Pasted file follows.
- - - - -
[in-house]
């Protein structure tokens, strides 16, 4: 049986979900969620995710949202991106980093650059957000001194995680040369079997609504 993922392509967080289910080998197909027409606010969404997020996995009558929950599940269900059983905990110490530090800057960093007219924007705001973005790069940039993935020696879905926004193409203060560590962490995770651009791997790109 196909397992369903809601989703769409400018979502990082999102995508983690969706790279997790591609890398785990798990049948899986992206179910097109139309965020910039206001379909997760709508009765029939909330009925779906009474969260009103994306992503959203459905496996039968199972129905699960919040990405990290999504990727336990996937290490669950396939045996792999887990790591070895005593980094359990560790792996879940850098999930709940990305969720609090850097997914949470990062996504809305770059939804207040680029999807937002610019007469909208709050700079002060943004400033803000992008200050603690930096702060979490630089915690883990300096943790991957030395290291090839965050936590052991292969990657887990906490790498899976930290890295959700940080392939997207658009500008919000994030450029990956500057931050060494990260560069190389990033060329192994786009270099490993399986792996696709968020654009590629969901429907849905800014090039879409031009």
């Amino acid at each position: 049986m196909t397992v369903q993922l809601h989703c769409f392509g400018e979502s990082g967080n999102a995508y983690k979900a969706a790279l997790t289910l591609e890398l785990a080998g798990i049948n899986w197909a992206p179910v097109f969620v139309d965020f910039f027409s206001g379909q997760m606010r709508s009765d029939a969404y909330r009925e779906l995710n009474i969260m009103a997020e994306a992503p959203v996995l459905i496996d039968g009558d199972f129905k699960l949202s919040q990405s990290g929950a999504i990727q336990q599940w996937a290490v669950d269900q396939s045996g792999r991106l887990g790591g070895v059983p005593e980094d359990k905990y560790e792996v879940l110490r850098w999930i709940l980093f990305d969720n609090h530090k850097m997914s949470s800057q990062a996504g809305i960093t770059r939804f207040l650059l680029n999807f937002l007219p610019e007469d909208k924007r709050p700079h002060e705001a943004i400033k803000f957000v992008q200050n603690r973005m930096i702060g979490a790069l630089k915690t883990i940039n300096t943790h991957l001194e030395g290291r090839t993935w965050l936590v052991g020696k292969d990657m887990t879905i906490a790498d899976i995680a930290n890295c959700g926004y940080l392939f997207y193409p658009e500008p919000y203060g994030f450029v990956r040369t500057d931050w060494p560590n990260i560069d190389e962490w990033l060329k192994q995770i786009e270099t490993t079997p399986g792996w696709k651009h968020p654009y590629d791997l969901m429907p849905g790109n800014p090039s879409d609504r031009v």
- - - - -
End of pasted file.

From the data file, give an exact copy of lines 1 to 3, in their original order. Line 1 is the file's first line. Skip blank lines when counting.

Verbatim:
[in-house]
């Protein structure tokens, strides 16, 4: 049986979900969620995710949202991106980093650059957000001194995680040369079997609504 993922392509967080289910080998197909027409606010969404997020996995009558929950599940269900059983905990110490530090800057960093007219924007705001973005790069940039993935020696879905926004193409203060560590962490995770651009791997790109 196909397992369903809601989703769409400018979502990082999102995508983690969706790279997790591609890398785990798990049948899986992206179910097109139309965020910039206001379909997760709508009765029939909330009925779906009474969260009103994306992503959203459905496996039968199972129905699960919040990405990290999504990727336990996937290490669950396939045996792999887990790591070895005593980094359990560790792996879940850098999930709940990305969720609090850097997914949470990062996504809305770059939804207040680029999807937002610019007469909208709050700079002060943004400033803000992008200050603690930096702060979490630089915690883990300096943790991957030395290291090839965050936590052991292969990657887990906490790498899976930290890295959700940080392939997207658009500008919000994030450029990956500057931050060494990260560069190389990033060329192994786009270099490993399986792996696709968020654009590629969901429907849905800014090039879409031009």
């Amino acid at each position: 049986m196909t397992v369903q993922l809601h989703c769409f392509g400018e979502s990082g967080n999102a995508y983690k979900a969706a790279l997790t289910l591609e890398l785990a080998g798990i049948n899986w197909a992206p179910v097109f969620v139309d965020f910039f027409s206001g379909q997760m606010r709508s009765d029939a969404y909330r009925e779906l995710n009474i969260m009103a997020e994306a992503p959203v996995l459905i496996d039968g009558d199972f129905k699960l949202s919040q990405s990290g929950a999504i990727q336990q599940w996937a290490v669950d269900q396939s045996g792999r991106l887990g790591g070895v059983p005593e980094d359990k905990y560790e792996v879940l110490r850098w999930i709940l980093f990305d969720n609090h530090k850097m997914s949470s800057q990062a996504g809305i960093t770059r939804f207040l650059l680029n999807f937002l007219p610019e007469d909208k924007r709050p700079h002060e705001a943004i400033k803000f957000v992008q200050n603690r973005m930096i702060g979490a790069l630089k915690t883990i940039n300096t943790h991957l001194e030395g290291r090839t993935w965050l936590v052991g020696k292969d990657m887990t879905i906490a790498d899976i995680a930290n890295c959700g926004y940080l392939f997207y193409p658009e500008p919000y203060g994030f450029v990956r040369t500057d931050w060494p560590n990260i560069d190389e962490w990033l060329k192994q995770i786009e270099t490993t079997p399986g792996w696709k651009h968020p654009y590629d791997l969901m429907p849905g790109n800014p090039s879409d609504r031009v």